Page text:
If you’re a follower of this blog (and/or my life) you know I met BF a month after my divorce was final. Quite quickly I had no problem allowing him into my apartment, but he stayed in the living room mostly. In fact, he was allowed anywhere except my bedroom – a place I consider my most sacred space. I surprised myself the first time I let him in there – the words were out of my mouth before I realized what I had said. But having him in my space felt right in a way I couldn’t quite place. Soon he was staying over more and more frequently until he was practically living at my apartment, and thus the official discussion happened. It’s quite hard to believe that it’s almost been a year, and while I notice I still have some moments of “my space” in my head they are becoming less and less frequent. Still it is hard to separate my years in this place alone from the short time I’ve shared it with him (and Owl), and I look forward to finding a space that’s ours later this year.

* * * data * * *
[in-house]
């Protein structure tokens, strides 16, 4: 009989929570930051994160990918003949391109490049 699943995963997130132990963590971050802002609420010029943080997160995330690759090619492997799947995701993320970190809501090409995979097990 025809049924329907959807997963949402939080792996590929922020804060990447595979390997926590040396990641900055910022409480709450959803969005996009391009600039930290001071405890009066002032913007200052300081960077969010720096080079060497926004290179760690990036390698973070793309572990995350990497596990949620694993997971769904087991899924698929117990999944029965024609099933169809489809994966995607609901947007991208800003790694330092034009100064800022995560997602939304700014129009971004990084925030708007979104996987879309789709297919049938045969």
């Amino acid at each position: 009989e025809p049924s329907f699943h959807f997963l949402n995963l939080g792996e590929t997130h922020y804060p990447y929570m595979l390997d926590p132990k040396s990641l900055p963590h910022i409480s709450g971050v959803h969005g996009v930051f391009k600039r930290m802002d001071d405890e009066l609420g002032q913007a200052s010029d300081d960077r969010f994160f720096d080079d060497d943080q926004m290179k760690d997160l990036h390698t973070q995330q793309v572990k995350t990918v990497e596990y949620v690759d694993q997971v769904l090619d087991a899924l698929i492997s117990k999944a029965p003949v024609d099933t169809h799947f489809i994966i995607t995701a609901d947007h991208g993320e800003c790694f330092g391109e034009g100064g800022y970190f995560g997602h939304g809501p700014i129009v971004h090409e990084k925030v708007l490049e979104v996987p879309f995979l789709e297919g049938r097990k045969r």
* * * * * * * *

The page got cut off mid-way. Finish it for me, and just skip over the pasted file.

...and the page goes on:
As I said the idea of space has been on my mind since BF brought home a sickness that has stopped us both in our tracks (though my job requires me to power through as best as I can) and I thought last night how it was fortunate that we’ve lived together for this long without this happening yet, and how I forgot that this can be thing since I’ve been on my own/hiding in my own space for so long. And as I thought about space in relation to my own experiences I found myself noticing it in other places to – when I shared with a friend a post regarding No Diet Day on May 6th, and she commented that she didn’t always feel like she had a space in ED conversations; when I noticed weight loss talk in a online knitting gaming competition and I found myself wondering if I had the right to speak up against it in such a public space; when I think about the societal messages on how women should be small and not take up too much space – I find that space doesn’t necessarily mean the physical places I am, but the mental arena I hold too.